Marisa D. Aceves. Penscape 1. Digital Photography. 2016.
To view more of my work, please visit acevesart.com.
Article by Marisa D. Aceves
Every artist knows.
Creativity equals happiness.
When you get a new idea, you race to your studio with sparkling eyes and child-like enthusiasm.
Then, you read dozens of art marketing articles telling you to write an artist statement for your website.
People, galleries, and your art-loving aunt need to know why you do what you do.
There’s only one problem.
You’re not sure how to write about your art.
You start to begin, but the inevitable happens.
The joy fades.
Your story seems far away.
Why is writing about what you love to do so intimidating?
If the thought of captivating your future collectors makes you succumb to writers’ block and toss your laptop out the window in disgust, you’re not alone.
Let me share with you a simple truth that many artists and creative business owners fail to realize:
You don’t have to be Ernest Hemingway to write about your art.
Learning to craft a compelling story isn’t child’s play.
It takes practice, dedication, and a healthy dose of humility.
You could spend hours learning the long way.
Many people do.
You’re not many people.
That’s why you’re here.
Follow these simple tips, and you’re on your way to success.
Give A Little History
Photo by Jason Wong on Unsplash
Galleries, collectors, and the general public are anxious to know how, when, and why you became an artist.
Some artists take the traditional college/art school route, while others discover their love of art after many years of success in another occupation.
Include this information in the course of writing about your work. If you’re an artist who has a background in other fields of expertise, and you apply this experience to your art, explain how this adds to your unique approach and perspective.
Write About Your Work Often
Photo by The Climate Reality Project on Unsplash
Practice removes your fear of writing.
While this advice seems scary at first, if you’re still learning, you’re always new at something. Set aside time in the day or week to write down your thoughts and feelings about your work. Create a schedule that you know is easy to keep.
Write-In Small Increments
Photo by Alex Block on Unsplash
Short writing bursts keep you on track.
Sitting yourself down to write for an hour or two can lead to procrastination as you wait there, tapping a pencil to paper, hoping the words will flow. If you know that you freeze when forced with a long, drawn-out job, you may want to spread it out and do other things in between writing. Taking frequent breaks or time alone to reflect eases your anxiety and helps you to collect your thoughts.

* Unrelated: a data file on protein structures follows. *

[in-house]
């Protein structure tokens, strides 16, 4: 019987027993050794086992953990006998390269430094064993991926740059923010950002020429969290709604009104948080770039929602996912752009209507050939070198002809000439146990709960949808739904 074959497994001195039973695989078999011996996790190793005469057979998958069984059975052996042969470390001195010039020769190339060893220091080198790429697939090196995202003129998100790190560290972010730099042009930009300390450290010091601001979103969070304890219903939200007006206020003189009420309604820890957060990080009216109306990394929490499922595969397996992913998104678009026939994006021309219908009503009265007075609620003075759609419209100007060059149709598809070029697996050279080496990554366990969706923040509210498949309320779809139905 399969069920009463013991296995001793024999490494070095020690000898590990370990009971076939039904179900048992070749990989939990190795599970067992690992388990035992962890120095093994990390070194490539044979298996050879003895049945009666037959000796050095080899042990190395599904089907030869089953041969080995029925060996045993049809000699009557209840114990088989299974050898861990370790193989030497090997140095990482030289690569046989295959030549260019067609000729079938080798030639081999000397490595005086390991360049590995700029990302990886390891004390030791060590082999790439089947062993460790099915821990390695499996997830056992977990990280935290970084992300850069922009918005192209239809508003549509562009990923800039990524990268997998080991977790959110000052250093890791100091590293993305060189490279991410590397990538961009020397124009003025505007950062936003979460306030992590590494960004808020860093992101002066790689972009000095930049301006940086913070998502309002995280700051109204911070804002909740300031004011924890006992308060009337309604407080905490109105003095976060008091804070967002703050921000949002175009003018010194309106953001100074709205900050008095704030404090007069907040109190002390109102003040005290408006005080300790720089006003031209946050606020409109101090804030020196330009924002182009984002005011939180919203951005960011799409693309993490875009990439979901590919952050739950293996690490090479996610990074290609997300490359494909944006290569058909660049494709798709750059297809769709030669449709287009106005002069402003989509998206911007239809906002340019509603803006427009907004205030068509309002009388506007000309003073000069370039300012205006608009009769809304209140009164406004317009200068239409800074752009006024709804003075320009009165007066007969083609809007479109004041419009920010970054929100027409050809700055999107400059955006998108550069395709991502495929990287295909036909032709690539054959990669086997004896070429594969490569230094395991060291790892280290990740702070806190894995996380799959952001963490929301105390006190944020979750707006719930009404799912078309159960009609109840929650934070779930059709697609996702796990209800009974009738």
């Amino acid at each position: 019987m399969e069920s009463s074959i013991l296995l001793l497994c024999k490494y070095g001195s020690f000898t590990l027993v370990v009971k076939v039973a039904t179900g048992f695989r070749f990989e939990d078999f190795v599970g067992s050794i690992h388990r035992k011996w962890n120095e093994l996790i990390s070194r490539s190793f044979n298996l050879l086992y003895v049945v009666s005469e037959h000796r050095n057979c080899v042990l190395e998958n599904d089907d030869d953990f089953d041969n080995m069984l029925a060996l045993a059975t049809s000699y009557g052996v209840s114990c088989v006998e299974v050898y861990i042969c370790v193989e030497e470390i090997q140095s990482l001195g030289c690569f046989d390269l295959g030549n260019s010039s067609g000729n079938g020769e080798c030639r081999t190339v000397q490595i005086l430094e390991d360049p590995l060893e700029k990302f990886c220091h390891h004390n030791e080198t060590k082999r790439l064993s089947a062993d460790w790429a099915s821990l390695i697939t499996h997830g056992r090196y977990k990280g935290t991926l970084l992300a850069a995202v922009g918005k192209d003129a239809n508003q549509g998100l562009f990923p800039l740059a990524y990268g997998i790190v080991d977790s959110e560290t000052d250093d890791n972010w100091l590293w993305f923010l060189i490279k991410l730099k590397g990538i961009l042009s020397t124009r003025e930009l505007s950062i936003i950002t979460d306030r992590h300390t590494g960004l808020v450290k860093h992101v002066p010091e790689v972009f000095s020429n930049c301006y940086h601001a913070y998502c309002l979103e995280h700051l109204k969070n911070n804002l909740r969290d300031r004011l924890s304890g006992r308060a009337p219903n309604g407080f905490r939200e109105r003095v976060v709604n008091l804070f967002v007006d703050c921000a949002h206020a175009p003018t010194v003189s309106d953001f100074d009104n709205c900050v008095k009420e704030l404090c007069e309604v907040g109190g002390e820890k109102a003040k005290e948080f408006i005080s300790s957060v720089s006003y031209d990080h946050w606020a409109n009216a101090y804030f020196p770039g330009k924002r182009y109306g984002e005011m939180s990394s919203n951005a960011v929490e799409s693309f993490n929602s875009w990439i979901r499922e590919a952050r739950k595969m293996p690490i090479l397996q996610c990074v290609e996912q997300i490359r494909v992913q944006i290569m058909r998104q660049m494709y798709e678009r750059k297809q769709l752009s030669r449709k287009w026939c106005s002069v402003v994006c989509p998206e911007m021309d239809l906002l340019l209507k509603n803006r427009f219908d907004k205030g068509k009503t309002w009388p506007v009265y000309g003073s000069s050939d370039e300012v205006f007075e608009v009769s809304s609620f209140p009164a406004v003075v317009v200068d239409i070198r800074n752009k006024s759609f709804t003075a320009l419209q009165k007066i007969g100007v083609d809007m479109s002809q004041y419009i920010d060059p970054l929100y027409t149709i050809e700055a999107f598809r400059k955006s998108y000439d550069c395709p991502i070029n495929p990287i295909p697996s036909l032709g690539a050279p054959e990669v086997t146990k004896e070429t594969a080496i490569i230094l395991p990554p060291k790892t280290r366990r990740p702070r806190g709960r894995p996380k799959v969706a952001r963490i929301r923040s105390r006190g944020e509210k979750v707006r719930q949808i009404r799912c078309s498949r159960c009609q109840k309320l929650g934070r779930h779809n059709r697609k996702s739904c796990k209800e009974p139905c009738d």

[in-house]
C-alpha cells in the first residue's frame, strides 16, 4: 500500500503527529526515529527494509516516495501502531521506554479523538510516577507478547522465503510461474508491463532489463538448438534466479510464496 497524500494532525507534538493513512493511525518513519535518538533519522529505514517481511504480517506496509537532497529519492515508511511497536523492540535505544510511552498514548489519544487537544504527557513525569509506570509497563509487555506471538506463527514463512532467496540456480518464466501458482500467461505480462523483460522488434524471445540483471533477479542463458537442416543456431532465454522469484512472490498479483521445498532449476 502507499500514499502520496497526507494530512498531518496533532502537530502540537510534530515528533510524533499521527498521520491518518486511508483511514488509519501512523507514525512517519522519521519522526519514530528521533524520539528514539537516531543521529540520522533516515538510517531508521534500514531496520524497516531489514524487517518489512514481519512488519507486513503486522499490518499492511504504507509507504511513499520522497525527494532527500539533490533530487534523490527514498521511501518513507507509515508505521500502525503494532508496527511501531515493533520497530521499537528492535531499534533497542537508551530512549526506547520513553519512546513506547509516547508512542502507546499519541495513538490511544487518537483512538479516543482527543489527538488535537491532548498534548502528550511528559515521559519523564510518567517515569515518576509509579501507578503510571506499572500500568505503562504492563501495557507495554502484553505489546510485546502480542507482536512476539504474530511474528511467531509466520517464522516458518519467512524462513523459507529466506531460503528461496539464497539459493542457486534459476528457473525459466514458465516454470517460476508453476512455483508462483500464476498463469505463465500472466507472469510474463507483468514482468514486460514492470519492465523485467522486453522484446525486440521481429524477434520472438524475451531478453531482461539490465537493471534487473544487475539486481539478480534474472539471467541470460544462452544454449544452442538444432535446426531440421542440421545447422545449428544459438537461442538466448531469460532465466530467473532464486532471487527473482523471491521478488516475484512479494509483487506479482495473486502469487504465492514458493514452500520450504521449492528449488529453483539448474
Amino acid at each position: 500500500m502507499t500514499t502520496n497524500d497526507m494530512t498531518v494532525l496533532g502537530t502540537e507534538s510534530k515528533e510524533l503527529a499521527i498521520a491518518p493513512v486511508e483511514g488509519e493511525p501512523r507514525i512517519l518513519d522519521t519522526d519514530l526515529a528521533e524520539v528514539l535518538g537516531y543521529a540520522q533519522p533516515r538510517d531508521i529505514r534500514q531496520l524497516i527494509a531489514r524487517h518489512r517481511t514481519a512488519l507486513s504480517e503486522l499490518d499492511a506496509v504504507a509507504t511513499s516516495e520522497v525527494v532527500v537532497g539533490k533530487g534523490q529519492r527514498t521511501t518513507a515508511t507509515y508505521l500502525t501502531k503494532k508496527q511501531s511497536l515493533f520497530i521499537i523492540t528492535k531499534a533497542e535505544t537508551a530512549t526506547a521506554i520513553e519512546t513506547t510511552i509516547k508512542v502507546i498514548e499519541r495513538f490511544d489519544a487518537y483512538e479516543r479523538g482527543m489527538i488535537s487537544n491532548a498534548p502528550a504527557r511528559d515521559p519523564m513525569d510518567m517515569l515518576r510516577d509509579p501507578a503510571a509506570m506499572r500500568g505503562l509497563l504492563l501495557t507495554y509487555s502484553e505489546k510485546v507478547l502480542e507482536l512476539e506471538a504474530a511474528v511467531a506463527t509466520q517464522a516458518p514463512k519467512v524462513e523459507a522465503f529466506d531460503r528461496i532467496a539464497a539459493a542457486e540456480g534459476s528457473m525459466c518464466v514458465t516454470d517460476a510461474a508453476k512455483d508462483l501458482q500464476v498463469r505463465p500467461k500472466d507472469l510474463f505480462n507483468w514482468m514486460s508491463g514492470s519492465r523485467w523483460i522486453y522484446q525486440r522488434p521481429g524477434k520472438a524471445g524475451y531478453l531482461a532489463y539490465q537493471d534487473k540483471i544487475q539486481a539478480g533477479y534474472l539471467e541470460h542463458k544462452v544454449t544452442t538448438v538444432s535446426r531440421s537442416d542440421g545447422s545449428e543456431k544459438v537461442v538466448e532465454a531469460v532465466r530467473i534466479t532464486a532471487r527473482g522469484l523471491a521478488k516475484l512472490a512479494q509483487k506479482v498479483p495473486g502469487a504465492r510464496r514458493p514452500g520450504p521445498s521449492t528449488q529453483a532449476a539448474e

Learn From The Writing Of Others
Photo by Andrew Neel on Unsplash
Research strong artist statements, essays, and grants that have intrigued galleries and collectors in the past.
The best way to learn how to write about your art is to familiarize yourself with the way fellow professional artists write about their work.
When you’re studying articles artists write about other artists, consider these questions:
a) Do they include background information about the artist before describing what they do?
b) Are they providing information about the artists’ level of education, awards, and experience?
c) Is there an attempt to describe what is unique about the artists’ work?
Once you understand how to extract small pieces of information from art articles, you’ll approach yours with less intimidation.
Here are some things to keep in mind when you examine other professionals’ artist statements:
a) What are the main themes or subjects of their work?
b) What is their particular medium?
(ex. Are they a painter, sculptor, photographer, …?)
c) Why do they create their work?
d) Who is their audience?
(ex. Is it for a rural community, animal lovers,…?)
As you read their statements, make sure to answer the questions mentioned above. When you finish, you’ll have a rough map of the information that you’ll need to include in your statement.
Edit Your Work
Photo by hannah grace on Unsplash
Before you publish or submit your writing sample, make sure you correct errors in spelling, punctuation, and delivery. This is especially important when applying for grants and scholarships. You may not get a second chance. Have a writing editor proofread your work for any inconsistencies in style and delivery. Make sure to get additional advice from mentors and other professionals in the industry, so you know what they’re looking for.
You can learn to write about your art, or pass on the responsibility to others who may or may not truly understand your vision. Sure, it’s kind of scary at first, but as you face your fears around the art of communication, your steady progress will open up opportunities you could never have imagined.
Your art deserves it.
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